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To prosper over time, all organizations, public or private, must not only perform financially, but now must also show they are making a positive contribution to society.
Collectively, we have become increasingly more aware of social inequalities, the degradation of the environment, and the importance of a sustainable economy. Organizations can no longer rely on their financial performance, regardless of how impressive it may be, but now must also serve a social purpose and make a positive contribution to the communities they operate in and to society at large. But how, as a manager, HR professional, or CEO, can we help organizations have a better impact on society? The first step: Invest in people.
Human-Centered Social Learning
Just by training managers to be and act more human and empathetic, as opposed to cold and calculating, we help organizations become better places for everyone. This strengthens solidarity inside organizations while enabling them to support their communities and position themselves as agents of change.
In his book Rebalancing Society… Radical Renewal Beyond Left, Right, and Centre, Henry Mintzberg examines the imbalances that currently plague our organizations, society, and economic system. How do we change how management in practiced? How do we change how organizations are run? How do we change how society functions? Henry believes it’s all interrelated. It’s time to reflect on the big questions.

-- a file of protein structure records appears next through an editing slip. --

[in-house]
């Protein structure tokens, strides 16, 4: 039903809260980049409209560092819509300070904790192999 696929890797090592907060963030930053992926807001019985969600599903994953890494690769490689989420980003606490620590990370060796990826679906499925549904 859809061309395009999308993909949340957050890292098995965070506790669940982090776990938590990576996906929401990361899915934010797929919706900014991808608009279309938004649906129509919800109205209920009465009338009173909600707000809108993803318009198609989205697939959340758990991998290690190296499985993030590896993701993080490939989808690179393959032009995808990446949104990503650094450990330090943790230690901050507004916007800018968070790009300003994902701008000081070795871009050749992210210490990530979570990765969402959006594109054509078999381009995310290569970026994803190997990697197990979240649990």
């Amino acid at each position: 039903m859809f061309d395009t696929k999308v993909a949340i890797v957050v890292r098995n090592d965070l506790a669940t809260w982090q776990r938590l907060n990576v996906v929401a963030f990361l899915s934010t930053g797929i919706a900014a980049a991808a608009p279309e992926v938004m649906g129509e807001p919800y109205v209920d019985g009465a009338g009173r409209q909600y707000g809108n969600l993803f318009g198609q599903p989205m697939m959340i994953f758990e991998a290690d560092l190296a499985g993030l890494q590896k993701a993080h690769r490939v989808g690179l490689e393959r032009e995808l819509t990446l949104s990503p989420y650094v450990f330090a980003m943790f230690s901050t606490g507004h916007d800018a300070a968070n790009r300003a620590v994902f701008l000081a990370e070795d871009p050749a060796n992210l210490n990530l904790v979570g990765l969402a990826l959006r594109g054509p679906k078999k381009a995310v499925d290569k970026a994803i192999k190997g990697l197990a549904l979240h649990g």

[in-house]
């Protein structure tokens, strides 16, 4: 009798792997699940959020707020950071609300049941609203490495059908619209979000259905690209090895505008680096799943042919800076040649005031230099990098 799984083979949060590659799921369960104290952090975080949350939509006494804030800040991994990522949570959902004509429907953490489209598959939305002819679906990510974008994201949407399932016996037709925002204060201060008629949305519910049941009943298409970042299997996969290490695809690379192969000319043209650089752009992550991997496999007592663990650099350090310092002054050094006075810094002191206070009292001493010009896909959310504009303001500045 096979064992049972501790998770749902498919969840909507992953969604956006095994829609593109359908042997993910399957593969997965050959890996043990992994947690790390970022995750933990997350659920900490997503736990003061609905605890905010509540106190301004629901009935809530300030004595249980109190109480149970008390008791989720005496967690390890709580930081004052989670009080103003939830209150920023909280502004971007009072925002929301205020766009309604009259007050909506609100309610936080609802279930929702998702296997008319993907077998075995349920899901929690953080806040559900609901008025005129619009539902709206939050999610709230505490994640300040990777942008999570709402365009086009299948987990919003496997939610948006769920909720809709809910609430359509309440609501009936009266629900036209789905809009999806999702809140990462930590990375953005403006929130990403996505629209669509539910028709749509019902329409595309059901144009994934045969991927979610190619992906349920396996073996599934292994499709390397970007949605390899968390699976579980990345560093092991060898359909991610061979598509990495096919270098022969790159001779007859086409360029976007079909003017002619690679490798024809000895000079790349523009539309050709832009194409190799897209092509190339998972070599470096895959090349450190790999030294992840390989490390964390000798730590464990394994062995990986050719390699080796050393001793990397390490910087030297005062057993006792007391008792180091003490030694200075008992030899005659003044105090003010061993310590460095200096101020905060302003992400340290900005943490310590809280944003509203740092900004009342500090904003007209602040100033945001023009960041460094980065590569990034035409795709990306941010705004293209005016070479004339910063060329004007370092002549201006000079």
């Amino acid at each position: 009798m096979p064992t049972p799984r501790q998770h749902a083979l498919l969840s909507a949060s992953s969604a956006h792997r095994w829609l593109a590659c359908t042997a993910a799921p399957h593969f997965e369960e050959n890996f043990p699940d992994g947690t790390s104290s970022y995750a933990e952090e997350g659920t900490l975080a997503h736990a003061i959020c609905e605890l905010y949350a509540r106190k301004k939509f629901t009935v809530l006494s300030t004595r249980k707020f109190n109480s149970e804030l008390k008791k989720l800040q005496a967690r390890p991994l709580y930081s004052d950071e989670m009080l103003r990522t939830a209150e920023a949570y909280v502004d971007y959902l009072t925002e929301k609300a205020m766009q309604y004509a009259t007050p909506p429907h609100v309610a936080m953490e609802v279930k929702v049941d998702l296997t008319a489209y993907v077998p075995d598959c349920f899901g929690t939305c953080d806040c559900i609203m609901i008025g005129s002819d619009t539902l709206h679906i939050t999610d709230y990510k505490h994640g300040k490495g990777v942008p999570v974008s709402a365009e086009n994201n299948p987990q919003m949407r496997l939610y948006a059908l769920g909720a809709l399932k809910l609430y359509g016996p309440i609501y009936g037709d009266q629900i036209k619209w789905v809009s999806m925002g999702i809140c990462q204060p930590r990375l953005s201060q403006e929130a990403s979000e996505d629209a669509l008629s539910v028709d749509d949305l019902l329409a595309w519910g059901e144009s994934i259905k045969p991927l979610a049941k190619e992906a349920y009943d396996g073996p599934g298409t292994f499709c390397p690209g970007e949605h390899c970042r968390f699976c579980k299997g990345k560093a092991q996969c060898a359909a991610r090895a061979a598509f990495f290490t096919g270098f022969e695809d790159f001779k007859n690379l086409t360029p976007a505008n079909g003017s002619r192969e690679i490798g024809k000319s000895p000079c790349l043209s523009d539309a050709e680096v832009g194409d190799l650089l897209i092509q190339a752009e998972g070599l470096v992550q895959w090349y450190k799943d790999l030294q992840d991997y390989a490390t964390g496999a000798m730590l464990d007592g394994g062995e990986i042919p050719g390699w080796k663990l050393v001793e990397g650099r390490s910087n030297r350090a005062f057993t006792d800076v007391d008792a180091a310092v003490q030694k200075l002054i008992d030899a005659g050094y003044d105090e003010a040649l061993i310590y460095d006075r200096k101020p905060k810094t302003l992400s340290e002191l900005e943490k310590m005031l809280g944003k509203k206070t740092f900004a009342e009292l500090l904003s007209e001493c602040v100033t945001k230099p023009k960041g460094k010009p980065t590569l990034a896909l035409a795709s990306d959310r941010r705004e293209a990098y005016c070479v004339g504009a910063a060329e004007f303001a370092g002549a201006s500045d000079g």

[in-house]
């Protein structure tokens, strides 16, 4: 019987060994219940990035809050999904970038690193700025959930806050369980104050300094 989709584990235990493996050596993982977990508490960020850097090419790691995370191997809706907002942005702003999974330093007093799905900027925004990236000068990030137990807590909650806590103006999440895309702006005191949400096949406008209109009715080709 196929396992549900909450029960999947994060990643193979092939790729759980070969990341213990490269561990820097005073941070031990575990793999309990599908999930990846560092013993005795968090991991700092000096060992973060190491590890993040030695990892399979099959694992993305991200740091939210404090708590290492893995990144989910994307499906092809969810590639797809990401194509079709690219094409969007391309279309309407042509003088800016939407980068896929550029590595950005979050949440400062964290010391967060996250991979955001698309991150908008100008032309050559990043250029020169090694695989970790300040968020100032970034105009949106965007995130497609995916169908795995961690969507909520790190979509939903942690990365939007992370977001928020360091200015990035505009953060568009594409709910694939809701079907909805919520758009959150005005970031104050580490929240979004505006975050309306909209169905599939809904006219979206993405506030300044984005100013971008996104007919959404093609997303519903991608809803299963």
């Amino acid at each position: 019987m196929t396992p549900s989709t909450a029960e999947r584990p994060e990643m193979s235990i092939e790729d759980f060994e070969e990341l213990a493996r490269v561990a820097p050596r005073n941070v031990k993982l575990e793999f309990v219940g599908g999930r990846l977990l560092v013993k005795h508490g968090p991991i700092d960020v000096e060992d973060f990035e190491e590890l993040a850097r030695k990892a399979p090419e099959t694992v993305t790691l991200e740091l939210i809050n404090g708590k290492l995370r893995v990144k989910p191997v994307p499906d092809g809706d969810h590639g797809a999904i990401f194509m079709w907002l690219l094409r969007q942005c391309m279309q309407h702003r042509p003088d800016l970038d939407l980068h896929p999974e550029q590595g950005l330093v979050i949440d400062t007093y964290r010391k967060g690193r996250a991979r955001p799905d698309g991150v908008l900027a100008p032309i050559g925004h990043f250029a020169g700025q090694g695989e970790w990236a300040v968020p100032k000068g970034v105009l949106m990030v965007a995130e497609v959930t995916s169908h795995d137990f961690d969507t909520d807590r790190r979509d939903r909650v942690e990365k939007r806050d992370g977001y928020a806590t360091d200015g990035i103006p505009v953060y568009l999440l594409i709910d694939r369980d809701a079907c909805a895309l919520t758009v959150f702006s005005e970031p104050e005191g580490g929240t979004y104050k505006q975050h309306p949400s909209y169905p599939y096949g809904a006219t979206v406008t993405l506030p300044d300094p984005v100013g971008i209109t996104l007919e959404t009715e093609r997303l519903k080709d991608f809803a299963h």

Why are we wasting our time addressing the symptoms and not attacking the true root of the problems plaguing today’s society? An organization that addresses certain social and environmental issues is one thing, but efficiently targeting the underlying and fundamental cause of an issue is something else! Corporate Social Responsibility 2.0 (CSR 2.0) calls for organizations and leaders to find solutions for the root cause of these issues, rather than just managing the consequences.
CoachingOurselves is upstream on social change and a direct answer to society’s mounting expectations on the public and private sectors. It’s a concrete way for organizations to learn how to self-develop through dialog and collaboration, creating more empathetic managers that are socially responsible and dedicated to more humane and ethical management.